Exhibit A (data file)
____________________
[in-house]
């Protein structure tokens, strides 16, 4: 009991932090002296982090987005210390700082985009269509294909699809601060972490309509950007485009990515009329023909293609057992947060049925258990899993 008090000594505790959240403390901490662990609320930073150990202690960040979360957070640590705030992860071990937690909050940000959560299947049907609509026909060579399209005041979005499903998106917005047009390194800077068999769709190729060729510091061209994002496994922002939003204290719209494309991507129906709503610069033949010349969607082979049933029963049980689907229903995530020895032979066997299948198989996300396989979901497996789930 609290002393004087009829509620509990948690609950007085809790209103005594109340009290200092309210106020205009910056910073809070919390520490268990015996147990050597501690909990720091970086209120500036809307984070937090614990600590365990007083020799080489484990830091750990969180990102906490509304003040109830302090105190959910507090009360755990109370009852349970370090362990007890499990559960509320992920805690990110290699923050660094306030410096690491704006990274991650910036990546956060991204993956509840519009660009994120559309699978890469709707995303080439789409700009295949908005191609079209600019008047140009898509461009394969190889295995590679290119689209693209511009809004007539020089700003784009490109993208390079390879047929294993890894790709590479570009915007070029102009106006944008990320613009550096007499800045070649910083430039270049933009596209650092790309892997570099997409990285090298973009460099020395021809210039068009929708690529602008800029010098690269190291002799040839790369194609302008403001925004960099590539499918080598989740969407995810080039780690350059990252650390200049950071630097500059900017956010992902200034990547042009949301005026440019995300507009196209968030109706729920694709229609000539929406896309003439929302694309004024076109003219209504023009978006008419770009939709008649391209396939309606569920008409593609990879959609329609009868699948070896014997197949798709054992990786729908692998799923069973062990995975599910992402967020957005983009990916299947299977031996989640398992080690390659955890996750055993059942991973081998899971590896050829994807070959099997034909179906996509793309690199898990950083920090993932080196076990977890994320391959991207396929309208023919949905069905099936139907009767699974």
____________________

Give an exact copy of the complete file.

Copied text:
[in-house]
């Protein structure tokens, strides 16, 4: 009991932090002296982090987005210390700082985009269509294909699809601060972490309509950007485009990515009329023909293609057992947060049925258990899993 008090000594505790959240403390901490662990609320930073150990202690960040979360957070640590705030992860071990937690909050940000959560299947049907609509026909060579399209005041979005499903998106917005047009390194800077068999769709190729060729510091061209994002496994922002939003204290719209494309991507129906709503610069033949010349969607082979049933029963049980689907229903995530020895032979066997299948198989996300396989979901497996789930 609290002393004087009829509620509990948690609950007085809790209103005594109340009290200092309210106020205009910056910073809070919390520490268990015996147990050597501690909990720091970086209120500036809307984070937090614990600590365990007083020799080489484990830091750990969180990102906490509304003040109830302090105190959910507090009360755990109370009852349970370090362990007890499990559960509320992920805690990110290699923050660094306030410096690491704006990274991650910036990546956060991204993956509840519009660009994120559309699978890469709707995303080439789409700009295949908005191609079209600019008047140009898509461009394969190889295995590679290119689209693209511009809004007539020089700003784009490109993208390079390879047929294993890894790709590479570009915007070029102009106006944008990320613009550096007499800045070649910083430039270049933009596209650092790309892997570099997409990285090298973009460099020395021809210039068009929708690529602008800029010098690269190291002799040839790369194609302008403001925004960099590539499918080598989740969407995810080039780690350059990252650390200049950071630097500059900017956010992902200034990547042009949301005026440019995300507009196209968030109706729920694709229609000539929406896309003439929302694309004024076109003219209504023009978006008419770009939709008649391209396939309606569920008409593609990879959609329609009868699948070896014997197949798709054992990786729908692998799923069973062990995975599910992402967020957005983009990916299947299977031996989640398992080690390659955890996750055993059942991973081998899971590896050829994807070959099997034909179906996509793309690199898990950083920090993932080196076990977890994320391959991207396929309208023919949905069905099936139907009767699974």